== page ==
Friday, June 8, 2007
Peter Read Miller - At The Speed Of Light
Longtime Sports Illustrated photographer Peter Read Miller is one of the best in the world. The magazine recently made the switch from film to all digital, and the reasons just may surprise you.
There were plenty of problems with that workflow—it was inconvenient for the photographers, it was tough for the assistants, and it was challenging for the editors who often were trying to edit straight from negatives. Those were only annoyances, though, for SI annoyances are irrelevant compared to image quality.
Says Miller, “The photographs are just better from the digital camera, particularly the night shots. There's just no comparison to the film.”
You could say that Miller is sold on digital.
Peter Read Miller fell into sports photography as a student at USC in the 1960s, shooting for the yearbook and school paper as a bit of a hobby. Working with the Daily Trojan, he got opportunities to photograph the Trojan football games. Throughout college, Miller honed his skills, but he still thought of photography as a pastime—or maybe it's more accurate to say that his parents thought of it that way. After graduating from USC, Miller attended The Wharton School of Business at Penn. He continued to photograph sports, among other things, and also found his desire to pursue an MBA faltering. In 1970, he left Penn and returned to Los Angeles. Within three years of leaving Wharton, Miller started working for NFL Properties as a photographer and his career began to take off.
Sports Illustrated has always set the standard by which all other sports magazines are judged. As the name implies, SI doesn't simply write about the contests; they go to great lengths to get pictures that bring the reader right into the action. Miller did his first SI work in 1976, and in 1977 he went under contract. At the time, being a contractor for SI could be a competitive proposition in more ways than one. Because photographers were paid based on the use of their photographs and because there was a finite amount of space in any given issue of the magazine, rivalries for precious space could pop up. In 1998, that arrangement changed, and the photographers all became full-time employees with a steady salary. More than just bookkeeping, that change brought a new level of cooperation among the photographers. This isn't to say that the staff had been ruthless prior to 1998, but as Miller says, “It's been a lot less competitive and a lot more fun.”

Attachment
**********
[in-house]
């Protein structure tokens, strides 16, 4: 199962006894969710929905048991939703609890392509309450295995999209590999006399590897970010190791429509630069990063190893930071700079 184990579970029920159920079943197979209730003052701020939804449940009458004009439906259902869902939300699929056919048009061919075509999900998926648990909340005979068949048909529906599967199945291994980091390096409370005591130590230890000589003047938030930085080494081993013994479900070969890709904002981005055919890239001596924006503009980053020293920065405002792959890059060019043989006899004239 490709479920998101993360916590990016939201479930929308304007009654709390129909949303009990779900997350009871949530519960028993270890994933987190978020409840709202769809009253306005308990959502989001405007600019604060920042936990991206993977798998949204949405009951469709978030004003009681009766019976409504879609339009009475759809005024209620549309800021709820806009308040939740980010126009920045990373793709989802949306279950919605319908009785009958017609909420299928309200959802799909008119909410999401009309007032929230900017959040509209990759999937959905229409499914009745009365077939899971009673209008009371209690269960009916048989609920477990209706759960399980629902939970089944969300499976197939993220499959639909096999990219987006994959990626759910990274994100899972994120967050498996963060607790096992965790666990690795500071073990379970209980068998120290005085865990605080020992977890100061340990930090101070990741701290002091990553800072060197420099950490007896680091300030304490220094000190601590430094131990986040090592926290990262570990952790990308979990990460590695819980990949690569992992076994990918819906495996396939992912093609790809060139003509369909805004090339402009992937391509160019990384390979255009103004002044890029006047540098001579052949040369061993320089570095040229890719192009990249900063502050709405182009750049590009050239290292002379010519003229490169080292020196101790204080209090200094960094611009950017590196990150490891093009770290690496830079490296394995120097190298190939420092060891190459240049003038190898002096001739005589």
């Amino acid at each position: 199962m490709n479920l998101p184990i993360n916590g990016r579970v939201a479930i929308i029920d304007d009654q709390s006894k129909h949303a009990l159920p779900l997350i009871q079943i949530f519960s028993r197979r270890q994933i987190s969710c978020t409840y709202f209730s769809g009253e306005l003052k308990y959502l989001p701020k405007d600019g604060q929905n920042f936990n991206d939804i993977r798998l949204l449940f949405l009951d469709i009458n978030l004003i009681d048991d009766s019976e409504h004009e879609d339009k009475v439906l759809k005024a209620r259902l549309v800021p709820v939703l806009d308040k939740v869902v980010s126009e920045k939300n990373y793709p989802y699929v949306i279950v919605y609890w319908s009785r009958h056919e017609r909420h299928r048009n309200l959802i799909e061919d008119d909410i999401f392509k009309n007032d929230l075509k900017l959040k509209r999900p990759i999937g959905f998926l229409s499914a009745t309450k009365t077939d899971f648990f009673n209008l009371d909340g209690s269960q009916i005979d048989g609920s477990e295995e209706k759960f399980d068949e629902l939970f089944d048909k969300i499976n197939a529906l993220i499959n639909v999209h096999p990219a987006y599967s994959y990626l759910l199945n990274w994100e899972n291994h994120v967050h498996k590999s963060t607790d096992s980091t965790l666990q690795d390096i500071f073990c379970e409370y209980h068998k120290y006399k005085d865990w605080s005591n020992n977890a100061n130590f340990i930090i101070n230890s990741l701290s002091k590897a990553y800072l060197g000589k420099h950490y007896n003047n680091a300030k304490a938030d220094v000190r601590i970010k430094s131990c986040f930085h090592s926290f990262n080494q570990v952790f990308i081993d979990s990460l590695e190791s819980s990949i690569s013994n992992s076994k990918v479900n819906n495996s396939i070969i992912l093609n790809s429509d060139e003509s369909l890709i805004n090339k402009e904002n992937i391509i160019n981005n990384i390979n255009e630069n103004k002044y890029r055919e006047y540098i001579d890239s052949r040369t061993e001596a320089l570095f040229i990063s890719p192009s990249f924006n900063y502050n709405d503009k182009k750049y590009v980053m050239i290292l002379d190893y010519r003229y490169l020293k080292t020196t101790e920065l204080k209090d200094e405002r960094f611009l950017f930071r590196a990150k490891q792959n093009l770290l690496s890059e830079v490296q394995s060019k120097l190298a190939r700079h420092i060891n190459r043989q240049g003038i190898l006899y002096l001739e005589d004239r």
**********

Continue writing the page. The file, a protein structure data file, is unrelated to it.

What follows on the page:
Other than more fun, the spirit of cooperation among SI photographers brought them to experiment and share more. The timing was fortuitous. Many of the SI staff photographers had seen the writing on the wall regarding digital photography and had been experimenting with it long before the magazine made “The Switch.” Comparing notes with other SI photographers made the climb up the learning curve a relatively quick one. Miller's embrace of digital began long before August 2002.
Now he's shooting with a number of D-SLRs. Miller is a devoted Canon shooter. He uses the EOS 1D, the EOS 1Ds and the EOS 10D. He finds each camera works well for a particular purpose. Says Miller, “I like the 1D for most of my action shooting. The 1Ds is what I use for portraits. I also like the 10D a lot, but not for the really fast action. It's just not fast enough for me on the field. I haven't had a chance to use that one as much as the others, but it reminds me of the EOS 1 film camera.”
As you'd expect, Miller carries a full complement of lenses, or more accurately, he has an assistant to carry a full complement of lenses. The magnification factor of the EOS 1D is making him rethink that quiver these days. “Last season, I think I was ‘over-lensed' a fair amount of the time,” he says.
Because he's feeling “over-lensed” (due to the magnification factor), Miller is making a change at the most telephoto end. Instead of the 600mm ƒ/4, he's going with a 500mm ƒ/4 as his longest lens. He also has a 400mm ƒ/2.8, a 70-200mm ƒ/2.8 and a 50mm or an 80mm. Each lens lives on its own body for the duration of a game. Adds Miller, “I don't waste time fumbling with lenses. I just grab a different camera.”